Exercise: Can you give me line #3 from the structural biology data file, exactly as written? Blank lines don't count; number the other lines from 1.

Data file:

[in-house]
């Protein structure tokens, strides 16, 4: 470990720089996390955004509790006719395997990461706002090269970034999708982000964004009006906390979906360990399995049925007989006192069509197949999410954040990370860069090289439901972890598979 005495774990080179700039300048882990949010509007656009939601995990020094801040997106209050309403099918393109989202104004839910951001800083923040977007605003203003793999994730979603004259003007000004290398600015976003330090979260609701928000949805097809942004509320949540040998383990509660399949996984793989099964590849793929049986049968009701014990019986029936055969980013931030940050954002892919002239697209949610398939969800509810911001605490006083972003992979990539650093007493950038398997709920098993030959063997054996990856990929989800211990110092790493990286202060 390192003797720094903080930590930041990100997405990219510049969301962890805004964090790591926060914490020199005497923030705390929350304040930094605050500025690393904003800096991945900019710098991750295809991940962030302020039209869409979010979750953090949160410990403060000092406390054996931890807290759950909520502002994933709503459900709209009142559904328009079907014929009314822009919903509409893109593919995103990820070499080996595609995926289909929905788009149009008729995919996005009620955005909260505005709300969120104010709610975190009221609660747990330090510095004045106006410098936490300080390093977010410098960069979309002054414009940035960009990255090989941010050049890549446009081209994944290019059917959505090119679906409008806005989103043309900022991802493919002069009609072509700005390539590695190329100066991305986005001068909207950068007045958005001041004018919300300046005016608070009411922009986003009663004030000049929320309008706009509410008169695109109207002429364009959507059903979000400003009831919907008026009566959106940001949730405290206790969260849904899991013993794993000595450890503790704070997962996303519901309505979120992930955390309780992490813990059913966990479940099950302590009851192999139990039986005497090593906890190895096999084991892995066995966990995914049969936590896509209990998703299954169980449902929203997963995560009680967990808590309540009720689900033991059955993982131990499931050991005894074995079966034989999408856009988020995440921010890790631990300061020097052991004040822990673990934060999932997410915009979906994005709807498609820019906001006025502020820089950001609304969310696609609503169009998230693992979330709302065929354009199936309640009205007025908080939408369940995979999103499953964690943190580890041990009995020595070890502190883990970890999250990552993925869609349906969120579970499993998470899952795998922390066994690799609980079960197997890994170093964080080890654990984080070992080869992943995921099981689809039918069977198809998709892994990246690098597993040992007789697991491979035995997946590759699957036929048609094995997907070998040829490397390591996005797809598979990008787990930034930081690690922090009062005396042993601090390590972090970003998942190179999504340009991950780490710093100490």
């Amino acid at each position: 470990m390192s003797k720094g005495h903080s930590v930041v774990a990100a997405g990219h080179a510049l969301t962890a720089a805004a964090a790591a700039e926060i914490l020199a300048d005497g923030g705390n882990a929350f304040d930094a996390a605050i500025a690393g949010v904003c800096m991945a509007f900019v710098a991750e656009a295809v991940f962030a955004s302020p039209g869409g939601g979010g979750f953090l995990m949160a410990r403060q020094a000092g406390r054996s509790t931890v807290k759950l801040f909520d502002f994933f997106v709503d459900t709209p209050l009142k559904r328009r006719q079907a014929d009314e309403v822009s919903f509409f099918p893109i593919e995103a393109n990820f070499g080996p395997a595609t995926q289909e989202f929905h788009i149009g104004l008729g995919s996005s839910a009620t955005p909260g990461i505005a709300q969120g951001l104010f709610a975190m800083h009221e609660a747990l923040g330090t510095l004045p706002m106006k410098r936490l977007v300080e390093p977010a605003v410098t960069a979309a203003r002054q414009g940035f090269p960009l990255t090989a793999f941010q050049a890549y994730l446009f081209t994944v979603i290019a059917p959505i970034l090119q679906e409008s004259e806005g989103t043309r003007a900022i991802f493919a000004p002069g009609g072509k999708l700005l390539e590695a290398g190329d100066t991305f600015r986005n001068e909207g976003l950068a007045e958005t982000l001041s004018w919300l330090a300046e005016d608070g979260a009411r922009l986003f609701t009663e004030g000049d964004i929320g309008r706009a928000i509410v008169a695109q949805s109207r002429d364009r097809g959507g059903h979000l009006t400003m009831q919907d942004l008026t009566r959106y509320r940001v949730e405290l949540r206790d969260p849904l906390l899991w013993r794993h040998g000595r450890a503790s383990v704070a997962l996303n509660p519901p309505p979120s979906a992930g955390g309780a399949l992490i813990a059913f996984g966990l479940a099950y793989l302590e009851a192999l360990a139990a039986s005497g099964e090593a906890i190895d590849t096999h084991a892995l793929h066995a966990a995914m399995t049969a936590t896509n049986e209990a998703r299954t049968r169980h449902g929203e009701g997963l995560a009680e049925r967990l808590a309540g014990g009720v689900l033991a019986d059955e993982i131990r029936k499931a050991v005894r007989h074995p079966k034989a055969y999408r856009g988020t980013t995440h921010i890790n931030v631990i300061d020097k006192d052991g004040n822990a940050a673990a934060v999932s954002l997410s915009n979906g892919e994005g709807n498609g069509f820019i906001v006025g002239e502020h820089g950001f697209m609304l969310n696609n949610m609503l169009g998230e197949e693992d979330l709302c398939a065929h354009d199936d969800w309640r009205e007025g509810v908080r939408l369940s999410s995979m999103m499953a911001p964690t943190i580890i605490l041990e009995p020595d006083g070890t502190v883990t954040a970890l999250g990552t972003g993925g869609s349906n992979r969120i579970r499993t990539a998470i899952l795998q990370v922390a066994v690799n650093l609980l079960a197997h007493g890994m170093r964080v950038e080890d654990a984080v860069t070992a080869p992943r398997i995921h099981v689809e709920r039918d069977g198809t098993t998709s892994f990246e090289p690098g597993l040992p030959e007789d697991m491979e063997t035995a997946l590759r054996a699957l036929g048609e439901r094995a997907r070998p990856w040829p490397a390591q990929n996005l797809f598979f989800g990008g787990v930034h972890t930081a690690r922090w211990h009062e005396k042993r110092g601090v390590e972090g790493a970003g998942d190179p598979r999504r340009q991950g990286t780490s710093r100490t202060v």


């Amino acid at each position: 470990m390192s003797k720094g005495h903080s930590v930041v774990a990100a997405g990219h080179a510049l969301t962890a720089a805004a964090a790591a700039e926060i914490l020199a300048d005497g923030g705390n882990a929350f304040d930094a996390a605050i500025a690393g949010v904003c800096m991945a509007f900019v710098a991750e656009a295809v991940f962030a955004s302020p039209g869409g939601g979010g979750f953090l995990m949160a410990r403060q020094a000092g406390r054996s509790t931890v807290k759950l801040f909520d502002f994933f997106v709503d459900t709209p209050l009142k559904r328009r006719q079907a014929d009314e309403v822009s919903f509409f099918p893109i593919e995103a393109n990820f070499g080996p395997a595609t995926q289909e989202f929905h788009i149009g104004l008729g995919s996005s839910a009620t955005p909260g990461i505005a709300q969120g951001l104010f709610a975190m800083h009221e609660a747990l923040g330090t510095l004045p706002m106006k410098r936490l977007v300080e390093p977010a605003v410098t960069a979309a203003r002054q414009g940035f090269p960009l990255t090989a793999f941010q050049a890549y994730l446009f081209t994944v979603i290019a059917p959505i970034l090119q679906e409008s004259e806005g989103t043309r003007a900022i991802f493919a000004p002069g009609g072509k999708l700005l390539e590695a290398g190329d100066t991305f600015r986005n001068e909207g976003l950068a007045e958005t982000l001041s004018w919300l330090a300046e005016d608070g979260a009411r922009l986003f609701t009663e004030g000049d964004i929320g309008r706009a928000i509410v008169a695109q949805s109207r002429d364009r097809g959507g059903h979000l009006t400003m009831q919907d942004l008026t009566r959106y509320r940001v949730e405290l949540r206790d969260p849904l906390l899991w013993r794993h040998g000595r450890a503790s383990v704070a997962l996303n509660p519901p309505p979120s979906a992930g955390g309780a399949l992490i813990a059913f996984g966990l479940a099950y793989l302590e009851a192999l360990a139990a039986s005497g099964e090593a906890i190895d590849t096999h084991a892995l793929h066995a966990a995914m399995t049969a936590t896509n049986e209990a998703r299954t049968r169980h449902g929203e009701g997963l995560a009680e049925r967990l808590a309540g014990g009720v689900l033991a019986d059955e993982i131990r029936k499931a050991v005894r007989h074995p079966k034989a055969y999408r856009g988020t980013t995440h921010i890790n931030v631990i300061d020097k006192d052991g004040n822990a940050a673990a934060v999932s954002l997410s915009n979906g892919e994005g709807n498609g069509f820019i906001v006025g002239e502020h820089g950001f697209m609304l969310n696609n949610m609503l169009g998230e197949e693992d979330l709302c398939a065929h354009d199936d969800w309640r009205e007025g509810v908080r939408l369940s999410s995979m999103m499953a911001p964690t943190i580890i605490l041990e009995p020595d006083g070890t502190v883990t954040a970890l999250g990552t972003g993925g869609s349906n992979r969120i579970r499993t990539a998470i899952l795998q990370v922390a066994v690799n650093l609980l079960a197997h007493g890994m170093r964080v950038e080890d654990a984080v860069t070992a080869p992943r398997i995921h099981v689809e709920r039918d069977g198809t098993t998709s892994f990246e090289p690098g597993l040992p030959e007789d697991m491979e063997t035995a997946l590759r054996a699957l036929g048609e439901r094995a997907r070998p990856w040829p490397a390591q990929n996005l797809f598979f989800g990008g787990v930034h972890t930081a690690r922090w211990h009062e005396k042993r110092g601090v390590e972090g790493a970003g998942d190179p598979r999504r340009q991950g990286t780490s710093r100490t202060v």